As is traditional at this time of year, The Drum reveals its pick of the brands, agencies and work to have made the biggest impact on us in 2015.
Over the next couple of weeks, we'll be presenting our New Year Honours – celebrating the movers, shakers and mischief makers of the year – starting with the agencies to have impressed us most.
The Drum's New Year Honours will be teased out each day over the Christmas period, with the list published in full in our first issue of 2016, published on 13 January.
Agency of the year: 72andSunny
2015 got off to a strong start for 72andSunny, which has offices in LA, New York and Amsterdam, when it was appointed by Axe (Lynx in the UK) for a global brief in January. It was a winning streak that continued throughout the year as the shop picked up the global sports business account for Adidas after it approached the agency, without a review, to take responsibility for its basketball, running, soccer and women’s brand campaigns, before General Mills named it the lead agency on its Totino’s brand.
All the while 72andSunny was busy launching a new ‘brand citizenship practice’ headed up by surfer, entrepreneur and innovator Jim Moriarty, and a new ‘partnership incubator’, which teams up brands for mutually beneficial projects. The latter saw the agency play matchmaker for Carl’s Jr and Call of Duty, creating a new burger in the process.
Not only that, but it also found time to dream up an immersive VR experience for its joint venture with Marvel, Samsung and Framestore, and an outdoor campaign for Google, celebrating the 25th anniversary of the Americans With Disabilities Act, all demonstrating its propensity for sharp, effective creative on a global scale.
Creative agency of the year: Anomaly
Diageo’s appointment of Anomaly to steer the advertising for its Gordon’s gin from 2016 onwards signals a deepening of the relationship between the two. The agency’s strong ties with the drinks maker include responsibility for Johnnie Walker’s global creative account, which kicked into action in 2015 with a global refresh for the brand.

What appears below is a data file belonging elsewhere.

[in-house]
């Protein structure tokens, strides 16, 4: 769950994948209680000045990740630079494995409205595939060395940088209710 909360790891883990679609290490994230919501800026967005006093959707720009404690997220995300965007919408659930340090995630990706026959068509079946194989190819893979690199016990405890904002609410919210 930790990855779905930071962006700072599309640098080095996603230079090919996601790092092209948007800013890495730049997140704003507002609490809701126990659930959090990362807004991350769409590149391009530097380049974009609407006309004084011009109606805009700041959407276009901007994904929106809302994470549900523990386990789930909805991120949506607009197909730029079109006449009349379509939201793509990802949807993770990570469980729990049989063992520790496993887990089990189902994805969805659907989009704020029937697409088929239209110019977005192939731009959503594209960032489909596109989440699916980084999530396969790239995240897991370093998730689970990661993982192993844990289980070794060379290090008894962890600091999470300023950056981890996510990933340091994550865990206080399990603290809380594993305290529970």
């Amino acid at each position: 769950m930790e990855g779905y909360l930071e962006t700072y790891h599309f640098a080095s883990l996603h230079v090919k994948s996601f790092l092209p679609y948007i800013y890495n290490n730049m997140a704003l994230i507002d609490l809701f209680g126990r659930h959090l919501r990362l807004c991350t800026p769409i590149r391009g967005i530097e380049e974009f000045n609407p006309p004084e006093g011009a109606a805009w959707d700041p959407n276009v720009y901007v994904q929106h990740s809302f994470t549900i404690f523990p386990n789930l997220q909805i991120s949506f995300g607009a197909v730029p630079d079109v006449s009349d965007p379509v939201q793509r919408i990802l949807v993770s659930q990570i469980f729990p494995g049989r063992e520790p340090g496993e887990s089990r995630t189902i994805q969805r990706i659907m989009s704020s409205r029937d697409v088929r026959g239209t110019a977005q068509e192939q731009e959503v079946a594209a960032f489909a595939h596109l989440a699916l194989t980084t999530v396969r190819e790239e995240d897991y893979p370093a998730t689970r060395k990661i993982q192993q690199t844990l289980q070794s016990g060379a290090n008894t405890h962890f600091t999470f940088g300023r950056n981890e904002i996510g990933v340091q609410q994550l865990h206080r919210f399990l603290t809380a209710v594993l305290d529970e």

Yet Anomaly’s successes of late aren’t pinned on alcohol alone; other significant new business wins include being named lead creative agency for Cancer Research UK and winning the creative account for Trainline. The latter has seen the agency develop the ‘I am train’ campaign coinciding with the company’s rebrand.
International agency of the year: BETC Paris
It began as a year of mixed fortunes for BETC as the Parisian stalwart lost Diet Coke as a client. However, the agency didn’t stay down for long and, as it basked in the praise for a global campaign for AirFrance, plotted one of the year’s most talked about pieces of work – McDonald’s bizarre but brilliant emoji-laden ad.
It also partnered with D&AD to create a ‘bad ad blocker’, which replaces a crappy generic pre-roll with yellow pencil winning work. Oh, and it teamed up with Universal Polydor to launch its own music label, BETC POP, which it believes will challenge the traditional music industry’s traditional models.
Experiential agency of the year: Jack Morton
With work for Wella, the Late Show, Freeview and the NYE celebrations for the Mayor of London’s Office under its belt during 2015, experiential agency Jack Morton Worldwide has continued to prove its worth by creating innovative experiences to delight consumers and brands alike. It also scooped up two accolades at The Drum’s UK Event Awards, taking home the Chairman’s Award and Grand Prix for its work with Honda and Unicef respectively.